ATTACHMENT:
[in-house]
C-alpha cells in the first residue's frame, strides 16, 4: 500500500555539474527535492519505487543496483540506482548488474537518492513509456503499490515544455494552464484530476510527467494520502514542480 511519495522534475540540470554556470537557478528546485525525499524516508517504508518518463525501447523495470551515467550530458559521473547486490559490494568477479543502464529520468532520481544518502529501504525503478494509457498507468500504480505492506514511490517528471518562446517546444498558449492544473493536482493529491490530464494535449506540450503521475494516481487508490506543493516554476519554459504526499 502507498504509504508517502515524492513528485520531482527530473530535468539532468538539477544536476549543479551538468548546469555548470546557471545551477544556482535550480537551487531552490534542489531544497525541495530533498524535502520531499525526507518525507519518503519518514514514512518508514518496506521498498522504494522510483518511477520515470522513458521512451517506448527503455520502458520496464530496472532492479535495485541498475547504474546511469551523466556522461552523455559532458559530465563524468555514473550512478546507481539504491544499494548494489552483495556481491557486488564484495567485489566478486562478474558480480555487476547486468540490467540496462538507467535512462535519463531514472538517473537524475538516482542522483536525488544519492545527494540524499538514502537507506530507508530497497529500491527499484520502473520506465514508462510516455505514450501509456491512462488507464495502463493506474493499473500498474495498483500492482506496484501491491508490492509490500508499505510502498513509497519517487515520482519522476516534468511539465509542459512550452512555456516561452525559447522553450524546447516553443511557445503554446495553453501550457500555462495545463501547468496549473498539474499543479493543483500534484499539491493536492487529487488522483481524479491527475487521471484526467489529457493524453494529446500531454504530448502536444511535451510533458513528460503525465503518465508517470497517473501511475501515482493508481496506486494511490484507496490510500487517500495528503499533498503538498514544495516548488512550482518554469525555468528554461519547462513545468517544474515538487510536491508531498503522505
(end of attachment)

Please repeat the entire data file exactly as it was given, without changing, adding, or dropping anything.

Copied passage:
[in-house]
C-alpha cells in the first residue's frame, strides 16, 4: 500500500555539474527535492519505487543496483540506482548488474537518492513509456503499490515544455494552464484530476510527467494520502514542480 511519495522534475540540470554556470537557478528546485525525499524516508517504508518518463525501447523495470551515467550530458559521473547486490559490494568477479543502464529520468532520481544518502529501504525503478494509457498507468500504480505492506514511490517528471518562446517546444498558449492544473493536482493529491490530464494535449506540450503521475494516481487508490506543493516554476519554459504526499 502507498504509504508517502515524492513528485520531482527530473530535468539532468538539477544536476549543479551538468548546469555548470546557471545551477544556482535550480537551487531552490534542489531544497525541495530533498524535502520531499525526507518525507519518503519518514514514512518508514518496506521498498522504494522510483518511477520515470522513458521512451517506448527503455520502458520496464530496472532492479535495485541498475547504474546511469551523466556522461552523455559532458559530465563524468555514473550512478546507481539504491544499494548494489552483495556481491557486488564484495567485489566478486562478474558480480555487476547486468540490467540496462538507467535512462535519463531514472538517473537524475538516482542522483536525488544519492545527494540524499538514502537507506530507508530497497529500491527499484520502473520506465514508462510516455505514450501509456491512462488507464495502463493506474493499473500498474495498483500492482506496484501491491508490492509490500508499505510502498513509497519517487515520482519522476516534468511539465509542459512550452512555456516561452525559447522553450524546447516553443511557445503554446495553453501550457500555462495545463501547468496549473498539474499543479493543483500534484499539491493536492487529487488522483481524479491527475487521471484526467489529457493524453494529446500531454504530448502536444511535451510533458513528460503525465503518465508517470497517473501511475501515482493508481496506486494511490484507496490510500487517500495528503499533498503538498514544495516548488512550482518554469525555468528554461519547462513545468517544474515538487510536491508531498503522505